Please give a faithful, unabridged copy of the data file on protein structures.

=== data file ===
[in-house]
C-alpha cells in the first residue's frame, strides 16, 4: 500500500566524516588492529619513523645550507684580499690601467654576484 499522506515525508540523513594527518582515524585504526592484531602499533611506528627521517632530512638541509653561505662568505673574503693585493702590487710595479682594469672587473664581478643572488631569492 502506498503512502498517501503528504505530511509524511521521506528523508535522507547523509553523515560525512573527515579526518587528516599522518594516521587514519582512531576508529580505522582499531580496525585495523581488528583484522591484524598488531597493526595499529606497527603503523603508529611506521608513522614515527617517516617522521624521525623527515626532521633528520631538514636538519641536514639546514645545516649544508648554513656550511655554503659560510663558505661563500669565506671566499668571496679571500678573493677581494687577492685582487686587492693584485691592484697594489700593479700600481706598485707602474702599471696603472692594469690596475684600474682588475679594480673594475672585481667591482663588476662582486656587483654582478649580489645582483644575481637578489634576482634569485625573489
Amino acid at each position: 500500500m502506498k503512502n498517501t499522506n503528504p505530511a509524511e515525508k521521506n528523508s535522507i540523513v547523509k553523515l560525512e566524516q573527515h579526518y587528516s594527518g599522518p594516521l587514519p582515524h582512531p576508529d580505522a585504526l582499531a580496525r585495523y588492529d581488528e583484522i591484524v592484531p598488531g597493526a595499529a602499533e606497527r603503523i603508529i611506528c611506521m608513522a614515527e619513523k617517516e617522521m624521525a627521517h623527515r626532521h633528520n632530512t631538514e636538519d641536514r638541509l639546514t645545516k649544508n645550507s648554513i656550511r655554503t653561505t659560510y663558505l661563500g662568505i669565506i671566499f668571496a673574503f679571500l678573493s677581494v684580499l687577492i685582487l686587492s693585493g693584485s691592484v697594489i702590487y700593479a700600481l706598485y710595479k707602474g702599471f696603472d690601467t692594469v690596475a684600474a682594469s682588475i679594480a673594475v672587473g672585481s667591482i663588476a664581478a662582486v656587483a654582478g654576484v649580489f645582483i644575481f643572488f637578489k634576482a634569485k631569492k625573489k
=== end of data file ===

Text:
[in-house]
C-alpha cells in the first residue's frame, strides 16, 4: 500500500566524516588492529619513523645550507684580499690601467654576484 499522506515525508540523513594527518582515524585504526592484531602499533611506528627521517632530512638541509653561505662568505673574503693585493702590487710595479682594469672587473664581478643572488631569492 502506498503512502498517501503528504505530511509524511521521506528523508535522507547523509553523515560525512573527515579526518587528516599522518594516521587514519582512531576508529580505522582499531580496525585495523581488528583484522591484524598488531597493526595499529606497527603503523603508529611506521608513522614515527617517516617522521624521525623527515626532521633528520631538514636538519641536514639546514645545516649544508648554513656550511655554503659560510663558505661563500669565506671566499668571496679571500678573493677581494687577492685582487686587492693584485691592484697594489700593479700600481706598485707602474702599471696603472692594469690596475684600474682588475679594480673594475672585481667591482663588476662582486656587483654582478649580489645582483644575481637578489634576482634569485625573489
Amino acid at each position: 500500500m502506498k503512502n498517501t499522506n503528504p505530511a509524511e515525508k521521506n528523508s535522507i540523513v547523509k553523515l560525512e566524516q573527515h579526518y587528516s594527518g599522518p594516521l587514519p582515524h582512531p576508529d580505522a585504526l582499531a580496525r585495523y588492529d581488528e583484522i591484524v592484531p598488531g597493526a595499529a602499533e606497527r603503523i603508529i611506528c611506521m608513522a614515527e619513523k617517516e617522521m624521525a627521517h623527515r626532521h633528520n632530512t631538514e636538519d641536514r638541509l639546514t645545516k649544508n645550507s648554513i656550511r655554503t653561505t659560510y663558505l661563500g662568505i669565506i671566499f668571496a673574503f679571500l678573493s677581494v684580499l687577492i685582487l686587492s693585493g693584485s691592484v697594489i702590487y700593479a700600481l706598485y710595479k707602474g702599471f696603472d690601467t692594469v690596475a684600474a682594469s682588475i679594480a673594475v672587473g672585481s667591482i663588476a664581478a662582486v656587483a654582478g654576484v649580489f645582483i644575481f643572488f637578489k634576482a634569485k631569492k625573489k